Grandma’s warm fudge melted the second it hit my tongue. I reached out from under the table and felt along the top for seconds.
“Violet! There you are!”
I cringed and popped the fudge square in my mouth for moral support. A claw-like hand pulled me out from my refuge, the tablecloth mussing up my hair as I passed beneath it. My stepmother’s pink fingernails dug into my arm as she hauled me to my feet.
“This is no way to act, girl, and you know it. Now, march over to your cousin Martha, congratulate her on her pregnancy, and then mingle.”
I obeyed with a heavy heart. I hated mingling. Socially, it was the “thing to do” at the annual family reunion, and usually I managed to bear it. This year was different.
“I’m just gasping for a cigarette,” Martha sighed. “The doctor told me not to smoke when I’m this far along in my pregnancy, and so I’ve been limiting myself to two a day.” She popped a stick of gum in her mouth and chewed furiously. “Mum says you’ve completely given it up. Something about this church you’ve been going to…”
“That’s right. I’m a Christian now…”
“So, do you have any extra packs lying around your house or what? If you’re not going to use them, I’ll take ‘em off your hands.”
“I got rid of them.”
Martha wrinkled her nose and kept talking while chewing. I didn’t know how she managed it, but then, she always was good at multitasking, even when we were little. Now we were fifteen, and she was well-practiced in the art. “Too bad. Hey, does this mean that you won’t sneak to concerts with me anymore?”
“Nope. Sorry,” I said with sincere disappointment. The repetitive throb of a bass guitar underneath flashing lights set my heart pounding with excitement, and I knew I’d miss it more than the cigs. Martha shrugged and left me to find someone else – someone that she could still connect to. It wasn’t that hard.
As for me, the only one remotely sympathetic to my difficulties was Martha’s sister, Amy. And she was a witch. No, really.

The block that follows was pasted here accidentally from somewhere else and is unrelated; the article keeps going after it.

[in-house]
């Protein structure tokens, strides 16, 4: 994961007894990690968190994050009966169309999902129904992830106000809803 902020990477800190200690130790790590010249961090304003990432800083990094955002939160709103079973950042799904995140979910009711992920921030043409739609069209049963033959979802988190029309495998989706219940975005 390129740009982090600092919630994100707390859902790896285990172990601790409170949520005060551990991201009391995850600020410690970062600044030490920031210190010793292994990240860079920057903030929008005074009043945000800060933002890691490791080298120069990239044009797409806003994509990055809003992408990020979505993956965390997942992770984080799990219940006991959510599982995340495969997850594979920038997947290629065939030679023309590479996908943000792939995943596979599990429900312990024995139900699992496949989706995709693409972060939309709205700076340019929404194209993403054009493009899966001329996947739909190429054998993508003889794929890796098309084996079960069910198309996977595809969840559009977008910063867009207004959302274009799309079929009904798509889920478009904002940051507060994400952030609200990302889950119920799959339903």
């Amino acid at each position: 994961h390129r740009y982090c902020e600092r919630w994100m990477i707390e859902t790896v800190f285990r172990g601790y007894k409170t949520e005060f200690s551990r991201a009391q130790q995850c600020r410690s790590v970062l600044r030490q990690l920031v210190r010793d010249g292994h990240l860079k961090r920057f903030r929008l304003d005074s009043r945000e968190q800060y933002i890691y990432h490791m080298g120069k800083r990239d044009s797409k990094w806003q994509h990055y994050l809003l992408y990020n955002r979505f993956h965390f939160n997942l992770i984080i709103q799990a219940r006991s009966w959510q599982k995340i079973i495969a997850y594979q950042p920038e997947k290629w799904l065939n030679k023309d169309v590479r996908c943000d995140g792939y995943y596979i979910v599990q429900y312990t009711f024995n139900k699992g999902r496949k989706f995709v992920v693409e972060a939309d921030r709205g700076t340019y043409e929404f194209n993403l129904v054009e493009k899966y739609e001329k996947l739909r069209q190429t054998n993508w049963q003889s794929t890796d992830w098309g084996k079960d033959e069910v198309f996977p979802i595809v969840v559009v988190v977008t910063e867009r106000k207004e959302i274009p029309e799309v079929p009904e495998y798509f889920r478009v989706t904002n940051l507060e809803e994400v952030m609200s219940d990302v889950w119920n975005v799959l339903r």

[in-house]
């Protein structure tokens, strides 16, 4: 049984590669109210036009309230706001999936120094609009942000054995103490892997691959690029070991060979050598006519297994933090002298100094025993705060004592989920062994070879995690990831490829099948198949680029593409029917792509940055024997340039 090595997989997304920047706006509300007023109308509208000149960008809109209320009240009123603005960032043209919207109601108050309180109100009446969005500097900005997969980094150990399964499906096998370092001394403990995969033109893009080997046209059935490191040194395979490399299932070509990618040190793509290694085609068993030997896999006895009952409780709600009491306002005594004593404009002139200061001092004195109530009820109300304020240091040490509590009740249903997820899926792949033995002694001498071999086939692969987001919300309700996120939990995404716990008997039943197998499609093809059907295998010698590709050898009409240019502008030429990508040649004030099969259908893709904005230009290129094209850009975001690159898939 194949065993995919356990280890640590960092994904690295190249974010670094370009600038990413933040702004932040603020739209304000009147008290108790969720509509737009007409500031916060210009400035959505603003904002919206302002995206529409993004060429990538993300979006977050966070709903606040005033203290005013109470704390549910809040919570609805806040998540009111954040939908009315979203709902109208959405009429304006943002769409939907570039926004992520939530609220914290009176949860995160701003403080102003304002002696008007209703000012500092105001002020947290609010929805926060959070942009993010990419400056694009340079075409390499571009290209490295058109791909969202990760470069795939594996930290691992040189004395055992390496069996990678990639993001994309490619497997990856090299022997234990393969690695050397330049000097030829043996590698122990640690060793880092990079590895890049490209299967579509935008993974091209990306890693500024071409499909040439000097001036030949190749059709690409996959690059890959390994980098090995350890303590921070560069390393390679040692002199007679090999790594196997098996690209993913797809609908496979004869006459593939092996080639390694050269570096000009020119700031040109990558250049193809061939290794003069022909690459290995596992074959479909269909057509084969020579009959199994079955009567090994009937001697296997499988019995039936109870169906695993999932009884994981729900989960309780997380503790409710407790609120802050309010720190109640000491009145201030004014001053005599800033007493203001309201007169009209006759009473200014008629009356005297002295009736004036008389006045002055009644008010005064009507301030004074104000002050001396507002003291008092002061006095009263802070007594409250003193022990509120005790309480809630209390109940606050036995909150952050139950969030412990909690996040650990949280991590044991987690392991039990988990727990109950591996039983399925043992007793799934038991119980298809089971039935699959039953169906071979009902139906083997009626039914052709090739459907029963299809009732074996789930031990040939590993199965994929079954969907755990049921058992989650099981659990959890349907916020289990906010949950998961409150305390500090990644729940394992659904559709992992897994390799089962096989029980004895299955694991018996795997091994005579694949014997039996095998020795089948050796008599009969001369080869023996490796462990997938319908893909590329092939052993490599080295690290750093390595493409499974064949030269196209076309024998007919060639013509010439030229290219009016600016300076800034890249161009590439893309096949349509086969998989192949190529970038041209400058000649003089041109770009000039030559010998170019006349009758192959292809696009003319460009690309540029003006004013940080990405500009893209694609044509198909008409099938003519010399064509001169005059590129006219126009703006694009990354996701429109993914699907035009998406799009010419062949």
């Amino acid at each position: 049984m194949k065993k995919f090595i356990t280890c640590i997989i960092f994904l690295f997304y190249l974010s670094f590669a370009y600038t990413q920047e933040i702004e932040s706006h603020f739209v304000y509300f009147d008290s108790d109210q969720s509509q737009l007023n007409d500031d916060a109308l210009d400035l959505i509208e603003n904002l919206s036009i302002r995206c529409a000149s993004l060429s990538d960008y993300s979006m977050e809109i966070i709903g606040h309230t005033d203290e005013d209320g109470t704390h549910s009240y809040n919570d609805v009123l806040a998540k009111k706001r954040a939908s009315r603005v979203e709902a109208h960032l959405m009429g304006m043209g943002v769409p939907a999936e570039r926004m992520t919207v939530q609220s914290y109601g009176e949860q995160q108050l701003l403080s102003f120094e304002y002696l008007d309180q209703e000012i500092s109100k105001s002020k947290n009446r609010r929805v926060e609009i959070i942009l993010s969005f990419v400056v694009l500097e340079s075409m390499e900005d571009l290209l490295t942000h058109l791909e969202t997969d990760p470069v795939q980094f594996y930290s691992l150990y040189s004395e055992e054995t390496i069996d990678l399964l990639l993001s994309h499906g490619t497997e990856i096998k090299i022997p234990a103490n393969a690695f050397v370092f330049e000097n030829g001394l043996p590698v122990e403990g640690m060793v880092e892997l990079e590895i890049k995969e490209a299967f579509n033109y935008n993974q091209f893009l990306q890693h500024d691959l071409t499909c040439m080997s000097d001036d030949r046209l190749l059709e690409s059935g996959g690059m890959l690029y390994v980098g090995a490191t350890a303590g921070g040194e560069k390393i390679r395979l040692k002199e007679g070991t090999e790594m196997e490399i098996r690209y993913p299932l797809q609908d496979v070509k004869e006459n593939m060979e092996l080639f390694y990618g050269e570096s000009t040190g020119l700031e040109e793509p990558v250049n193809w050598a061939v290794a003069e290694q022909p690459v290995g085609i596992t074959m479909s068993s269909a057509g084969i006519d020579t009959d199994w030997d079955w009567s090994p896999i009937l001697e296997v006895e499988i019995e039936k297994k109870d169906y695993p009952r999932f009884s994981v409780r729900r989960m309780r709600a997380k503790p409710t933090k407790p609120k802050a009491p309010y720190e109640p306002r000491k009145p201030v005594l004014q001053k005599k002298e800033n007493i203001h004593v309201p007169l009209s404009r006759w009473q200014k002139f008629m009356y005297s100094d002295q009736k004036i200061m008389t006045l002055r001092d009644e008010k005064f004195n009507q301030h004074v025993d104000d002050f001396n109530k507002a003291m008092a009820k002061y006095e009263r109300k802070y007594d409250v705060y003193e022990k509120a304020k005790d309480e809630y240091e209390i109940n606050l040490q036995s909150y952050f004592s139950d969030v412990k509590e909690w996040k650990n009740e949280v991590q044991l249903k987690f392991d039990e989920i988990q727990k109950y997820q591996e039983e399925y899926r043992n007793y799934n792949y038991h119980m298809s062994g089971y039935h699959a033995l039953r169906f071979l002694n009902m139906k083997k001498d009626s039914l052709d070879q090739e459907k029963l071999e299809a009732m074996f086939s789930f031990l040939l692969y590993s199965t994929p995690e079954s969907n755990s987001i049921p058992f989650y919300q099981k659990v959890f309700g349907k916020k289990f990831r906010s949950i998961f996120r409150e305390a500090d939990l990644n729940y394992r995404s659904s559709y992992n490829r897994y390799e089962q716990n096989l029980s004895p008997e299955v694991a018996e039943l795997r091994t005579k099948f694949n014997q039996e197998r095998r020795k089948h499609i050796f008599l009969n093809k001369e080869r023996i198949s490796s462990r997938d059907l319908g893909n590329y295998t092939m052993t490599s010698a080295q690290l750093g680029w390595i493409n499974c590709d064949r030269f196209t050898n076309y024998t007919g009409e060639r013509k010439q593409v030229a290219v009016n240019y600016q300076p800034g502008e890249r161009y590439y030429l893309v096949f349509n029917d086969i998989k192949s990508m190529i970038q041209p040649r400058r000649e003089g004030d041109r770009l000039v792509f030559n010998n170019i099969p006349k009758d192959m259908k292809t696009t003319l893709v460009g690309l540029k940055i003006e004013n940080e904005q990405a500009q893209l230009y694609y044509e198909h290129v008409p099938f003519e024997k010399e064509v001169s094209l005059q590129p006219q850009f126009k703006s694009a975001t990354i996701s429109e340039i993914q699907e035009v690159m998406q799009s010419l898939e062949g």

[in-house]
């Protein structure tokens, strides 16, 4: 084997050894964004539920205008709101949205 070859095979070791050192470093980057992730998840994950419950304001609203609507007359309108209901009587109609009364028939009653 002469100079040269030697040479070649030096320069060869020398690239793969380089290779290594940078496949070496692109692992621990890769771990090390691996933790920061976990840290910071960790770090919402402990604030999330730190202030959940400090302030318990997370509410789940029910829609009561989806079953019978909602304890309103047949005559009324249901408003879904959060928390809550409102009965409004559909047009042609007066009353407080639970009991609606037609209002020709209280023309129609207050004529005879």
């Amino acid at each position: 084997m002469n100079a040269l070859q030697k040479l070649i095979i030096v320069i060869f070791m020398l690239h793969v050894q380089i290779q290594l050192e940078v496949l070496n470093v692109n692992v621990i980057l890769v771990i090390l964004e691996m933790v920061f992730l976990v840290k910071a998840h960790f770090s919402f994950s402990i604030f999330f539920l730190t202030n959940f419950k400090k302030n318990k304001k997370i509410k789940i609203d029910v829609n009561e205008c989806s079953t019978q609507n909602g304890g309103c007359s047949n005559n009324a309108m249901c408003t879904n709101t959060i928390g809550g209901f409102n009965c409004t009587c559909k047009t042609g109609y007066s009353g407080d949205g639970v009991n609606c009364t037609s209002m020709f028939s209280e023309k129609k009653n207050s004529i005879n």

Amy sat cross-legged on a picnic bench, leaning over the table to devour her vegan sandwich while her pentangle necklace drooped in her jell-o. She considered me between mouthfuls. “Hard, isn’t it? They were the same way when I first told them I was a witch, but then it became old news, and they got over it.” She brushed red blobs from her necklace pendant and considered the subject closed.
“Are they still giving you a hard time, Violet?” Amy asked the next year.
I nodded. “If anything, it’s worse.” I told her about an incident a couple of days ago, when my latest stepmother ordered me not to tell anyone about how she was lying on her income tax forms.
“Doesn’t your Bible say to obey your parents?” she smirked when I was on the verge of refusing her.
Amy couldn’t understand what the difference was, but she shrugged and made an attempt at consoling me anyway. “I’ll bet you’re feeling better, though, without those cigarettes damaging your body.”
“I feel better than I ever have… but it’s not just my lungs. It’s everything.” On a whim, I blurted out, “Come to church with me sometime?”
“No thanks. I’ve tried that.”
Then Martha flounced over to show off her new boyfriend.
“Was it really that bad?” my youth group friends asked the next day at church.
I groaned, nodded, and then spilled out my problems while they listened sympathetically and jumped in with family stories of their own. We all roared with laughter when Andrew told us about his Uncle Bob, and then cried with Sarah about her sister’s leukemia.
Pastor Dave, following our conversation from a few seats away, decided on an impromptu study of Biblical families and told about how one time Jesus’s mother and brothers tried to stop him from teaching. After that, we all made a break for the doughnut table and chatted happily.
Oddly enough, I had no trouble mingling here. And I couldn’t wait for our next meeting.
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